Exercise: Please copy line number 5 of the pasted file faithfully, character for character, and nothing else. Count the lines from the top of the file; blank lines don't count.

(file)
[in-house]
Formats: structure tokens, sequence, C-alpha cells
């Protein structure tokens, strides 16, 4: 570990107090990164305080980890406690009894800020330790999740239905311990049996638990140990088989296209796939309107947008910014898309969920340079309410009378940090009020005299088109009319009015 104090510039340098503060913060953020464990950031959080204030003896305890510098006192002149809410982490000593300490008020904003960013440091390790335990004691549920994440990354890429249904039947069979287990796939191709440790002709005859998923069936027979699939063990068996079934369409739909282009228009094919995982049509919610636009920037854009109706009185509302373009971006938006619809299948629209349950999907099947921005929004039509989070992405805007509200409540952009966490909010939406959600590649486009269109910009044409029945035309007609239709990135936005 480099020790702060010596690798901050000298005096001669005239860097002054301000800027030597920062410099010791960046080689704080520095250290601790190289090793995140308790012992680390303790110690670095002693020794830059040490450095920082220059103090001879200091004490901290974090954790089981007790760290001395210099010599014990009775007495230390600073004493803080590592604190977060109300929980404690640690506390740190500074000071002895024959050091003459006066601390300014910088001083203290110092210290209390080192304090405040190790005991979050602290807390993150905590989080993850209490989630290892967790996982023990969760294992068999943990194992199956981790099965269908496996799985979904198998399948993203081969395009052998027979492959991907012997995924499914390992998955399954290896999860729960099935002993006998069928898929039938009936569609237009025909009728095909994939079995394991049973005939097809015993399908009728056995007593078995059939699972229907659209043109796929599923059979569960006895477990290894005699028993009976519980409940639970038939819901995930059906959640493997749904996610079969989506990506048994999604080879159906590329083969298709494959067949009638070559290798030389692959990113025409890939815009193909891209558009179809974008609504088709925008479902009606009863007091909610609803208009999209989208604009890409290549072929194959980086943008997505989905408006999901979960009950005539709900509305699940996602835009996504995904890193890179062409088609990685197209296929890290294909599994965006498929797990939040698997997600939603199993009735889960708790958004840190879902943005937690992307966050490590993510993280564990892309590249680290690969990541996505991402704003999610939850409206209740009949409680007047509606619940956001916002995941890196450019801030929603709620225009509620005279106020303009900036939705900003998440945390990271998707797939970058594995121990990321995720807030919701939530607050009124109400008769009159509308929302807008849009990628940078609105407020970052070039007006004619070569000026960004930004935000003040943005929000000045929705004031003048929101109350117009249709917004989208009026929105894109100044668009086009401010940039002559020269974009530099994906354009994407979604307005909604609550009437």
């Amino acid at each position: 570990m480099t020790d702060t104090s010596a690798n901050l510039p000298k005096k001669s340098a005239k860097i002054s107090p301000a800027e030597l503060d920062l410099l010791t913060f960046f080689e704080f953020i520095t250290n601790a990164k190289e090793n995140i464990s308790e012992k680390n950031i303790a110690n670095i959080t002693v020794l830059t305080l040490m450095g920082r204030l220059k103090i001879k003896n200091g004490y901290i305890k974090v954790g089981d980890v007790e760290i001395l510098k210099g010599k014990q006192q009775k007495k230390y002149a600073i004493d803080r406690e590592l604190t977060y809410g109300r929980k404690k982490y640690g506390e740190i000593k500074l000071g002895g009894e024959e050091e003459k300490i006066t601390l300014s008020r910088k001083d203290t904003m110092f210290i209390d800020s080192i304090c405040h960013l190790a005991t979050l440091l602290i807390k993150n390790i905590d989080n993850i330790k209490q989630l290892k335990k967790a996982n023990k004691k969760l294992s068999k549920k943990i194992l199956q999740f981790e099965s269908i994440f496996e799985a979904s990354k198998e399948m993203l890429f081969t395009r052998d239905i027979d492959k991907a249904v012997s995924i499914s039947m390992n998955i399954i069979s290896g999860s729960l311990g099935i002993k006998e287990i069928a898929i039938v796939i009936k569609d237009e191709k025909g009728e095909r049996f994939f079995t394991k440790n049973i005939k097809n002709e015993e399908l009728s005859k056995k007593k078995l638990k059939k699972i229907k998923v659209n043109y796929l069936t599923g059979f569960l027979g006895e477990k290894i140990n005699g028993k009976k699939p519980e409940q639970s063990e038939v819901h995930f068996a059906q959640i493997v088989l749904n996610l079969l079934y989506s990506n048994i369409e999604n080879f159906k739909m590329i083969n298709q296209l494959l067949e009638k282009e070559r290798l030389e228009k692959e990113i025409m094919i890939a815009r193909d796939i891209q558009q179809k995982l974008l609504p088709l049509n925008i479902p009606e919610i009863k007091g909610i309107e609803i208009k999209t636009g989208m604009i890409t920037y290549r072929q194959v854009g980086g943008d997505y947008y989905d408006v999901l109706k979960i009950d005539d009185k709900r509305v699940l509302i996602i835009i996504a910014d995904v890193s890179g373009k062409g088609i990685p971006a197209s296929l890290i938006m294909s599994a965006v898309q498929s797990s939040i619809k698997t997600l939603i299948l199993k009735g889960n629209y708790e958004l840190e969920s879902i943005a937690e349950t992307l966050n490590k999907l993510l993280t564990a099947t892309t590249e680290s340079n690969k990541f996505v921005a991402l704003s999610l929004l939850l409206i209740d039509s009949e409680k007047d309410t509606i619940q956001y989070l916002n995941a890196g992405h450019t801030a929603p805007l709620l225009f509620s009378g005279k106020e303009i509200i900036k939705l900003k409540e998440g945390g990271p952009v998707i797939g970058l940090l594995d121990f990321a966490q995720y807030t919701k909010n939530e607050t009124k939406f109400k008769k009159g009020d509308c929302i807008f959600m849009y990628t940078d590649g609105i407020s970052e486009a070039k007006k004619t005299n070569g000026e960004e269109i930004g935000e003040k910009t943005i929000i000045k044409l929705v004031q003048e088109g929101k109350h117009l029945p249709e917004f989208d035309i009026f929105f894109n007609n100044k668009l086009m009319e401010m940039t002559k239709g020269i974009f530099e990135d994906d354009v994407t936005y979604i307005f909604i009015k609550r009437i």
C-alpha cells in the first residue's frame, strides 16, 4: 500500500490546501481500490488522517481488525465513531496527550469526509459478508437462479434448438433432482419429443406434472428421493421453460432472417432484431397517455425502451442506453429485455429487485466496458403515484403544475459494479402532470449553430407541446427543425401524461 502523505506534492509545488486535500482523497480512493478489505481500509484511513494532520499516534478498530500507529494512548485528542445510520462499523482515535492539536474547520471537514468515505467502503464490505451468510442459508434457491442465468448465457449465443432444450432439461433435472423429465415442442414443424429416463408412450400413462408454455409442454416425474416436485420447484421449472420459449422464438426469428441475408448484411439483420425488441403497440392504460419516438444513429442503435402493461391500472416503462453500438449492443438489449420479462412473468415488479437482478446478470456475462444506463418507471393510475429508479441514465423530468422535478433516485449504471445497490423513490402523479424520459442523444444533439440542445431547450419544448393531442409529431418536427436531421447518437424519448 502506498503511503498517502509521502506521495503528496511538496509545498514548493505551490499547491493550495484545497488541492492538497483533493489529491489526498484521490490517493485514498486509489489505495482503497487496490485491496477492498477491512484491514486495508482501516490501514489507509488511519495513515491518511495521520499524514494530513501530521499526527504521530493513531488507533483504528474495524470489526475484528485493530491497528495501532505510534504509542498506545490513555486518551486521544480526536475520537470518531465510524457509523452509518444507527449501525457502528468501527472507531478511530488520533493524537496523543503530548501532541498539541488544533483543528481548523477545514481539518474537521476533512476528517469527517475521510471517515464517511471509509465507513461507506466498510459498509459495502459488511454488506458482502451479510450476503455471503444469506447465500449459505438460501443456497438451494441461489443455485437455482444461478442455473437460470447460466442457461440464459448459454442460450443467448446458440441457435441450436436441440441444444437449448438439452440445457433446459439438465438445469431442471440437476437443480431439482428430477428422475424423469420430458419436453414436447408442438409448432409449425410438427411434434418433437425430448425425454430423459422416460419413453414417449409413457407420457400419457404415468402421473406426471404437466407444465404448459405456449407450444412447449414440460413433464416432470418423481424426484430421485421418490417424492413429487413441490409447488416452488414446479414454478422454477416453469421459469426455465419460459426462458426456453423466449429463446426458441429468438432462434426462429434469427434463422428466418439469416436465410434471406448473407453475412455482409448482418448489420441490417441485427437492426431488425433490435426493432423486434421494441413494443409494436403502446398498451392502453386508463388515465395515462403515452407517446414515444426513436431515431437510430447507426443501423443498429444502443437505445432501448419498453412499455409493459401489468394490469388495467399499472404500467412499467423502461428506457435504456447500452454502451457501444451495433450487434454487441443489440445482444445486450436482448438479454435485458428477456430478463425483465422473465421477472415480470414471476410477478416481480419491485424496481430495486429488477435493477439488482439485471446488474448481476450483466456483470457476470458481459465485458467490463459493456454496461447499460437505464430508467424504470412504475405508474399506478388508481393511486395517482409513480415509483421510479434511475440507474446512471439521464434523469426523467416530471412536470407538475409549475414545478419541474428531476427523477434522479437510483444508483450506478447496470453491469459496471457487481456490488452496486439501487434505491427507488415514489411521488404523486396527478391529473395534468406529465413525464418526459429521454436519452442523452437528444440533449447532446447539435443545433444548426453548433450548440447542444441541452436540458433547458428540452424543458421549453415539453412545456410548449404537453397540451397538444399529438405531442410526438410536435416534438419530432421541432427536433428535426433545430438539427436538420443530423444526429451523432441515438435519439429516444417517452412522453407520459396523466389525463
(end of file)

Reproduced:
C-alpha cells in the first residue's frame, strides 16, 4: 500500500490546501481500490488522517481488525465513531496527550469526509459478508437462479434448438433432482419429443406434472428421493421453460432472417432484431397517455425502451442506453429485455429487485466496458403515484403544475459494479402532470449553430407541446427543425401524461 502523505506534492509545488486535500482523497480512493478489505481500509484511513494532520499516534478498530500507529494512548485528542445510520462499523482515535492539536474547520471537514468515505467502503464490505451468510442459508434457491442465468448465457449465443432444450432439461433435472423429465415442442414443424429416463408412450400413462408454455409442454416425474416436485420447484421449472420459449422464438426469428441475408448484411439483420425488441403497440392504460419516438444513429442503435402493461391500472416503462453500438449492443438489449420479462412473468415488479437482478446478470456475462444506463418507471393510475429508479441514465423530468422535478433516485449504471445497490423513490402523479424520459442523444444533439440542445431547450419544448393531442409529431418536427436531421447518437424519448 502506498503511503498517502509521502506521495503528496511538496509545498514548493505551490499547491493550495484545497488541492492538497483533493489529491489526498484521490490517493485514498486509489489505495482503497487496490485491496477492498477491512484491514486495508482501516490501514489507509488511519495513515491518511495521520499524514494530513501530521499526527504521530493513531488507533483504528474495524470489526475484528485493530491497528495501532505510534504509542498506545490513555486518551486521544480526536475520537470518531465510524457509523452509518444507527449501525457502528468501527472507531478511530488520533493524537496523543503530548501532541498539541488544533483543528481548523477545514481539518474537521476533512476528517469527517475521510471517515464517511471509509465507513461507506466498510459498509459495502459488511454488506458482502451479510450476503455471503444469506447465500449459505438460501443456497438451494441461489443455485437455482444461478442455473437460470447460466442457461440464459448459454442460450443467448446458440441457435441450436436441440441444444437449448438439452440445457433446459439438465438445469431442471440437476437443480431439482428430477428422475424423469420430458419436453414436447408442438409448432409449425410438427411434434418433437425430448425425454430423459422416460419413453414417449409413457407420457400419457404415468402421473406426471404437466407444465404448459405456449407450444412447449414440460413433464416432470418423481424426484430421485421418490417424492413429487413441490409447488416452488414446479414454478422454477416453469421459469426455465419460459426462458426456453423466449429463446426458441429468438432462434426462429434469427434463422428466418439469416436465410434471406448473407453475412455482409448482418448489420441490417441485427437492426431488425433490435426493432423486434421494441413494443409494436403502446398498451392502453386508463388515465395515462403515452407517446414515444426513436431515431437510430447507426443501423443498429444502443437505445432501448419498453412499455409493459401489468394490469388495467399499472404500467412499467423502461428506457435504456447500452454502451457501444451495433450487434454487441443489440445482444445486450436482448438479454435485458428477456430478463425483465422473465421477472415480470414471476410477478416481480419491485424496481430495486429488477435493477439488482439485471446488474448481476450483466456483470457476470458481459465485458467490463459493456454496461447499460437505464430508467424504470412504475405508474399506478388508481393511486395517482409513480415509483421510479434511475440507474446512471439521464434523469426523467416530471412536470407538475409549475414545478419541474428531476427523477434522479437510483444508483450506478447496470453491469459496471457487481456490488452496486439501487434505491427507488415514489411521488404523486396527478391529473395534468406529465413525464418526459429521454436519452442523452437528444440533449447532446447539435443545433444548426453548433450548440447542444441541452436540458433547458428540452424543458421549453415539453412545456410548449404537453397540451397538444399529438405531442410526438410536435416534438419530432421541432427536433428535426433545430438539427436538420443530423444526429451523432441515438435519439429516444417517452412522453407520459396523466389525463